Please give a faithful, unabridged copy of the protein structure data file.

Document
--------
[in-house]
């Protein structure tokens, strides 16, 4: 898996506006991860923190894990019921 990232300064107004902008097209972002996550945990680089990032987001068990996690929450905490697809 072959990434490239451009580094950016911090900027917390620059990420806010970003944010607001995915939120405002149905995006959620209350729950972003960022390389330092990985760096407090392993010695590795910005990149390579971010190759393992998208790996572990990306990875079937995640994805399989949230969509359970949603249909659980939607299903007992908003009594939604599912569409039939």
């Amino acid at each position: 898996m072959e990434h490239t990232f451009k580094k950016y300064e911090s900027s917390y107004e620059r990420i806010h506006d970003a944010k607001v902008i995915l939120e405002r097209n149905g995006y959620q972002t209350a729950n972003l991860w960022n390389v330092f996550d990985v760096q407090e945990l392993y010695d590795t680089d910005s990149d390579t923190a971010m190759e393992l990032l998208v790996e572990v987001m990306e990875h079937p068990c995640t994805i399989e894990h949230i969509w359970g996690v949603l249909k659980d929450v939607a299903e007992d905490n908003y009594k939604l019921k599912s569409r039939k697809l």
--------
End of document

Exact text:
[in-house]
């Protein structure tokens, strides 16, 4: 898996506006991860923190894990019921 990232300064107004902008097209972002996550945990680089990032987001068990996690929450905490697809 072959990434490239451009580094950016911090900027917390620059990420806010970003944010607001995915939120405002149905995006959620209350729950972003960022390389330092990985760096407090392993010695590795910005990149390579971010190759393992998208790996572990990306990875079937995640994805399989949230969509359970949603249909659980939607299903007992908003009594939604599912569409039939």
């Amino acid at each position: 898996m072959e990434h490239t990232f451009k580094k950016y300064e911090s900027s917390y107004e620059r990420i806010h506006d970003a944010k607001v902008i995915l939120e405002r097209n149905g995006y959620q972002t209350a729950n972003l991860w960022n390389v330092f996550d990985v760096q407090e945990l392993y010695d590795t680089d910005s990149d390579t923190a971010m190759e393992l990032l998208v790996e572990v987001m990306e990875h079937p068990c995640t994805i399989e894990h949230i969509w359970g996690v949603l249909k659980d929450v939607a299903e007992d905490n908003y009594k939604l019921k599912s569409r039939k697809l």